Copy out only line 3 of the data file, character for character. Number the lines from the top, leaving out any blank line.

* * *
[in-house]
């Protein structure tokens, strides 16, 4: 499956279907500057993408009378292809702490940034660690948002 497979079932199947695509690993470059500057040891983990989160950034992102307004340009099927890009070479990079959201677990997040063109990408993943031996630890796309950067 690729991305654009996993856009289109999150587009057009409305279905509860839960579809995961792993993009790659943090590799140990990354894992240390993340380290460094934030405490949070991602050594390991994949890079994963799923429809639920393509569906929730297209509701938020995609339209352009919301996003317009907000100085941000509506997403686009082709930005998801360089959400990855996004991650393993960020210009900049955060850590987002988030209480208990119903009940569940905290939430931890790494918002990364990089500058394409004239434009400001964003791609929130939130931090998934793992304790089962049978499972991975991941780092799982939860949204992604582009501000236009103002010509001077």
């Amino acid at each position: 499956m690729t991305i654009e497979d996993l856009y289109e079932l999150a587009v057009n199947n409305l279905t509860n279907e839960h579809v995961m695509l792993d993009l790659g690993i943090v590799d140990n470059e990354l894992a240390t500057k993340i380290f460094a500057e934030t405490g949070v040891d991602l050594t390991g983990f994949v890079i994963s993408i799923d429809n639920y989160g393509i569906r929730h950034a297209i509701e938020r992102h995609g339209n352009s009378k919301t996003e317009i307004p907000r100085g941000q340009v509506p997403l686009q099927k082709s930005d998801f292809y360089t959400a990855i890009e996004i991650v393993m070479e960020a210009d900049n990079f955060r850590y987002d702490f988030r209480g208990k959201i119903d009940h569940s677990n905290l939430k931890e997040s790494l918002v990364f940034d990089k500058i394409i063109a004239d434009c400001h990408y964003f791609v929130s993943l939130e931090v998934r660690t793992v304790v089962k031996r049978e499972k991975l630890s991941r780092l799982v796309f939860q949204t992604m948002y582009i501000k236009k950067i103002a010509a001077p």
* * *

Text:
């Amino acid at each position: 499956m690729t991305i654009e497979d996993l856009y289109e079932l999150a587009v057009n199947n409305l279905t509860n279907e839960h579809v995961m695509l792993d993009l790659g690993i943090v590799d140990n470059e990354l894992a240390t500057k993340i380290f460094a500057e934030t405490g949070v040891d991602l050594t390991g983990f994949v890079i994963s993408i799923d429809n639920y989160g393509i569906r929730h950034a297209i509701e938020r992102h995609g339209n352009s009378k919301t996003e317009i307004p907000r100085g941000q340009v509506p997403l686009q099927k082709s930005d998801f292809y360089t959400a990855i890009e996004i991650v393993m070479e960020a210009d900049n990079f955060r850590y987002d702490f988030r209480g208990k959201i119903d009940h569940s677990n905290l939430k931890e997040s790494l918002v990364f940034d990089k500058i394409i063109a004239d434009c400001h990408y964003f791609v929130s993943l939130e931090v998934r660690t793992v304790v089962k031996r049978e499972k991975l630890s991941r780092l799982v796309f939860q949204t992604m948002y582009i501000k236009k950067i103002a010509a001077p």